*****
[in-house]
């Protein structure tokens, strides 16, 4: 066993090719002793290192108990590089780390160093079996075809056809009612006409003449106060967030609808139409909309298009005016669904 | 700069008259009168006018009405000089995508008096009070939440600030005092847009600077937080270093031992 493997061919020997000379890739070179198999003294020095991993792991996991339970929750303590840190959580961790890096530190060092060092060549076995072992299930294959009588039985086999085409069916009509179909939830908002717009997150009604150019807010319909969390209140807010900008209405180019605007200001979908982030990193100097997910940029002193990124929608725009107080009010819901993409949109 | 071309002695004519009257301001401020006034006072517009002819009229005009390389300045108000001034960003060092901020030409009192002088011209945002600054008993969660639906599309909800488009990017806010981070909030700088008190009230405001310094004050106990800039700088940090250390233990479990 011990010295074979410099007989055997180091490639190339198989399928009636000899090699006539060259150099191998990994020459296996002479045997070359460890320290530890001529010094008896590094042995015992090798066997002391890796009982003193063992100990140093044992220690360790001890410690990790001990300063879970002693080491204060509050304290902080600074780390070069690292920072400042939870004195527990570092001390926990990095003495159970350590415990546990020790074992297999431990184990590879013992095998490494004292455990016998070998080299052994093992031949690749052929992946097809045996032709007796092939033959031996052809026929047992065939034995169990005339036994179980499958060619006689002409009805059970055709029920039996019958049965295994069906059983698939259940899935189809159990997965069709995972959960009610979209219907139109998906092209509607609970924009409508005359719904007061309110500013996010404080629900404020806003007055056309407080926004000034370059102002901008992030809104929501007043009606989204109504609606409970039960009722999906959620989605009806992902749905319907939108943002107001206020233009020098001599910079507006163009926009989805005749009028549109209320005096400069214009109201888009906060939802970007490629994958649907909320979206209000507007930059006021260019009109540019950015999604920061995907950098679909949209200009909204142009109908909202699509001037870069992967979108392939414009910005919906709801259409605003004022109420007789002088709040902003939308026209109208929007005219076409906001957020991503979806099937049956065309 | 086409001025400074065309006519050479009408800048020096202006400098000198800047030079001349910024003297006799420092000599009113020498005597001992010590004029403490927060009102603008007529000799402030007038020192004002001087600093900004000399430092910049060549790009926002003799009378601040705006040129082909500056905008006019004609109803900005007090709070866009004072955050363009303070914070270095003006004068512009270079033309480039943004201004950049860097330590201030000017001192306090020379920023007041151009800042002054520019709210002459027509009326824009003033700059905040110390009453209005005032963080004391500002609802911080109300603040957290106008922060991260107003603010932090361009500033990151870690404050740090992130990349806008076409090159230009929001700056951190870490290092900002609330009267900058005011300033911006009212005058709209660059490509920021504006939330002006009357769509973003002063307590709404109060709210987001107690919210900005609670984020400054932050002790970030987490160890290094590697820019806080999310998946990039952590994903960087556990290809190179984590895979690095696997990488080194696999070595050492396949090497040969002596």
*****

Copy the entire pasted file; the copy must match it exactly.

[in-house]
């Protein structure tokens, strides 16, 4: 066993090719002793290192108990590089780390160093079996075809056809009612006409003449106060967030609808139409909309298009005016669904 | 700069008259009168006018009405000089995508008096009070939440600030005092847009600077937080270093031992 493997061919020997000379890739070179198999003294020095991993792991996991339970929750303590840190959580961790890096530190060092060092060549076995072992299930294959009588039985086999085409069916009509179909939830908002717009997150009604150019807010319909969390209140807010900008209405180019605007200001979908982030990193100097997910940029002193990124929608725009107080009010819901993409949109 | 071309002695004519009257301001401020006034006072517009002819009229005009390389300045108000001034960003060092901020030409009192002088011209945002600054008993969660639906599309909800488009990017806010981070909030700088008190009230405001310094004050106990800039700088940090250390233990479990 011990010295074979410099007989055997180091490639190339198989399928009636000899090699006539060259150099191998990994020459296996002479045997070359460890320290530890001529010094008896590094042995015992090798066997002391890796009982003193063992100990140093044992220690360790001890410690990790001990300063879970002693080491204060509050304290902080600074780390070069690292920072400042939870004195527990570092001390926990990095003495159970350590415990546990020790074992297999431990184990590879013992095998490494004292455990016998070998080299052994093992031949690749052929992946097809045996032709007796092939033959031996052809026929047992065939034995169990005339036994179980499958060619006689002409009805059970055709029920039996019958049965295994069906059983698939259940899935189809159990997965069709995972959960009610979209219907139109998906092209509607609970924009409508005359719904007061309110500013996010404080629900404020806003007055056309407080926004000034370059102002901008992030809104929501007043009606989204109504609606409970039960009722999906959620989605009806992902749905319907939108943002107001206020233009020098001599910079507006163009926009989805005749009028549109209320005096400069214009109201888009906060939802970007490629994958649907909320979206209000507007930059006021260019009109540019950015999604920061995907950098679909949209200009909204142009109908909202699509001037870069992967979108392939414009910005919906709801259409605003004022109420007789002088709040902003939308026209109208929007005219076409906001957020991503979806099937049956065309 | 086409001025400074065309006519050479009408800048020096202006400098000198800047030079001349910024003297006799420092000599009113020498005597001992010590004029403490927060009102603008007529000799402030007038020192004002001087600093900004000399430092910049060549790009926002003799009378601040705006040129082909500056905008006019004609109803900005007090709070866009004072955050363009303070914070270095003006004068512009270079033309480039943004201004950049860097330590201030000017001192306090020379920023007041151009800042002054520019709210002459027509009326824009003033700059905040110390009453209005005032963080004391500002609802911080109300603040957290106008922060991260107003603010932090361009500033990151870690404050740090992130990349806008076409090159230009929001700056951190870490290092900002609330009267900058005011300033911006009212005058709209660059490509920021504006939330002006009357769509973003002063307590709404109060709210987001107690919210900005609670984020400054932050002790970030987490160890290094590697820019806080999310998946990039952590994903960087556990290809190179984590895979690095696997990488080194696999070595050492396949090497040969002596």